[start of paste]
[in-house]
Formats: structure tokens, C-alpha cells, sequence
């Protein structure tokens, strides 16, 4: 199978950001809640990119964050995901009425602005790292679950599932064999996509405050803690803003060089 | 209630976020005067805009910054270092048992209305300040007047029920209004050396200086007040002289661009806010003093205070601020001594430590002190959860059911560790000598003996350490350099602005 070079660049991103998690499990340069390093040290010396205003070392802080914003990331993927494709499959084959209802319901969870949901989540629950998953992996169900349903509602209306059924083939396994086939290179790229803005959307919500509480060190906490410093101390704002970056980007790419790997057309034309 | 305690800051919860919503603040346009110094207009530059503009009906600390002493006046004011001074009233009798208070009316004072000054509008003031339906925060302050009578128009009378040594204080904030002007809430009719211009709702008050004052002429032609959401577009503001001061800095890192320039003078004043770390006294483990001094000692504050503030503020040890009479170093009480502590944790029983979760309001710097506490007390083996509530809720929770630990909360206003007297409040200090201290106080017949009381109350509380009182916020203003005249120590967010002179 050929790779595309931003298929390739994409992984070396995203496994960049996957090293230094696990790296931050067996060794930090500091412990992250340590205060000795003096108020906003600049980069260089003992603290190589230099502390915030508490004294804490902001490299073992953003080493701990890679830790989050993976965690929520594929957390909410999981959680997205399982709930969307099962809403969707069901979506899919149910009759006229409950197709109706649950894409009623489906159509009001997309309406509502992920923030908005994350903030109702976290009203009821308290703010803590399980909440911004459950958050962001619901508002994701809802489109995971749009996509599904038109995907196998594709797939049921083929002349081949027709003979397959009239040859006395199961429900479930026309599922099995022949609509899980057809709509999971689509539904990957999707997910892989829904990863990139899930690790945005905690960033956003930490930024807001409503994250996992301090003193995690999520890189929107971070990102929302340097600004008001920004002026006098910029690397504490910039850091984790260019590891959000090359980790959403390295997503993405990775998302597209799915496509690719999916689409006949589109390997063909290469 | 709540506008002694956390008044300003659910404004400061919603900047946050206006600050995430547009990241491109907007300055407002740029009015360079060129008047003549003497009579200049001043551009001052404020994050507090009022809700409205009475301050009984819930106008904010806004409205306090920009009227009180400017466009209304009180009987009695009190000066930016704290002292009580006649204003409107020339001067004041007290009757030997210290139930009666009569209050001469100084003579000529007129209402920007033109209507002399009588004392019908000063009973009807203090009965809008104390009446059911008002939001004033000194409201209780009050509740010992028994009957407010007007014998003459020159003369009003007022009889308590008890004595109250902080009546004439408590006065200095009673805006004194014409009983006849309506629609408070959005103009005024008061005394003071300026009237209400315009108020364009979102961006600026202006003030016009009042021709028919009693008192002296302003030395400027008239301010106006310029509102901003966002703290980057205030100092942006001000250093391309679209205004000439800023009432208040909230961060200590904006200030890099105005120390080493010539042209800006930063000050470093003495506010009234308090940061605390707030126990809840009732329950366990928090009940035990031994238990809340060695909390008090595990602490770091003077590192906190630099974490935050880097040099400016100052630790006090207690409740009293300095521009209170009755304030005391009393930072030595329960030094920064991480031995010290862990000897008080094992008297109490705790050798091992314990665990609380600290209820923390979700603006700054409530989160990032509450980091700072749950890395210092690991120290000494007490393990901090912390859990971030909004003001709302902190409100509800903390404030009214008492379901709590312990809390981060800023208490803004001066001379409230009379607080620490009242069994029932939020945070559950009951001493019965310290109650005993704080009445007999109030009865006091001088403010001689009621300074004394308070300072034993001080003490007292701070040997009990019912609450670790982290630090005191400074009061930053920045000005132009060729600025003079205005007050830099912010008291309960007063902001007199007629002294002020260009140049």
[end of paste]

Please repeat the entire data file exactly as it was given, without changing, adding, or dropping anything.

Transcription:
[in-house]
Formats: structure tokens, C-alpha cells, sequence
């Protein structure tokens, strides 16, 4: 199978950001809640990119964050995901009425602005790292679950599932064999996509405050803690803003060089 | 209630976020005067805009910054270092048992209305300040007047029920209004050396200086007040002289661009806010003093205070601020001594430590002190959860059911560790000598003996350490350099602005 070079660049991103998690499990340069390093040290010396205003070392802080914003990331993927494709499959084959209802319901969870949901989540629950998953992996169900349903509602209306059924083939396994086939290179790229803005959307919500509480060190906490410093101390704002970056980007790419790997057309034309 | 305690800051919860919503603040346009110094207009530059503009009906600390002493006046004011001074009233009798208070009316004072000054509008003031339906925060302050009578128009009378040594204080904030002007809430009719211009709702008050004052002429032609959401577009503001001061800095890192320039003078004043770390006294483990001094000692504050503030503020040890009479170093009480502590944790029983979760309001710097506490007390083996509530809720929770630990909360206003007297409040200090201290106080017949009381109350509380009182916020203003005249120590967010002179 050929790779595309931003298929390739994409992984070396995203496994960049996957090293230094696990790296931050067996060794930090500091412990992250340590205060000795003096108020906003600049980069260089003992603290190589230099502390915030508490004294804490902001490299073992953003080493701990890679830790989050993976965690929520594929957390909410999981959680997205399982709930969307099962809403969707069901979506899919149910009759006229409950197709109706649950894409009623489906159509009001997309309406509502992920923030908005994350903030109702976290009203009821308290703010803590399980909440911004459950958050962001619901508002994701809802489109995971749009996509599904038109995907196998594709797939049921083929002349081949027709003979397959009239040859006395199961429900479930026309599922099995022949609509899980057809709509999971689509539904990957999707997910892989829904990863990139899930690790945005905690960033956003930490930024807001409503994250996992301090003193995690999520890189929107971070990102929302340097600004008001920004002026006098910029690397504490910039850091984790260019590891959000090359980790959403390295997503993405990775998302597209799915496509690719999916689409006949589109390997063909290469 | 709540506008002694956390008044300003659910404004400061919603900047946050206006600050995430547009990241491109907007300055407002740029009015360079060129008047003549003497009579200049001043551009001052404020994050507090009022809700409205009475301050009984819930106008904010806004409205306090920009009227009180400017466009209304009180009987009695009190000066930016704290002292009580006649204003409107020339001067004041007290009757030997210290139930009666009569209050001469100084003579000529007129209402920007033109209507002399009588004392019908000063009973009807203090009965809008104390009446059911008002939001004033000194409201209780009050509740010992028994009957407010007007014998003459020159003369009003007022009889308590008890004595109250902080009546004439408590006065200095009673805006004194014409009983006849309506629609408070959005103009005024008061005394003071300026009237209400315009108020364009979102961006600026202006003030016009009042021709028919009693008192002296302003030395400027008239301010106006310029509102901003966002703290980057205030100092942006001000250093391309679209205004000439800023009432208040909230961060200590904006200030890099105005120390080493010539042209800006930063000050470093003495506010009234308090940061605390707030126990809840009732329950366990928090009940035990031994238990809340060695909390008090595990602490770091003077590192906190630099974490935050880097040099400016100052630790006090207690409740009293300095521009209170009755304030005391009393930072030595329960030094920064991480031995010290862990000897008080094992008297109490705790050798091992314990665990609380600290209820923390979700603006700054409530989160990032509450980091700072749950890395210092690991120290000494007490393990901090912390859990971030909004003001709302902190409100509800903390404030009214008492379901709590312990809390981060800023208490803004001066001379409230009379607080620490009242069994029932939020945070559950009951001493019965310290109650005993704080009445007999109030009865006091001088403010001689009621300074004394308070300072034993001080003490007292701070040997009990019912609450670790982290630090005191400074009061930053920045000005132009060729600025003079205005007050830099912010008291309960007063902001007199007629002294002020260009140049």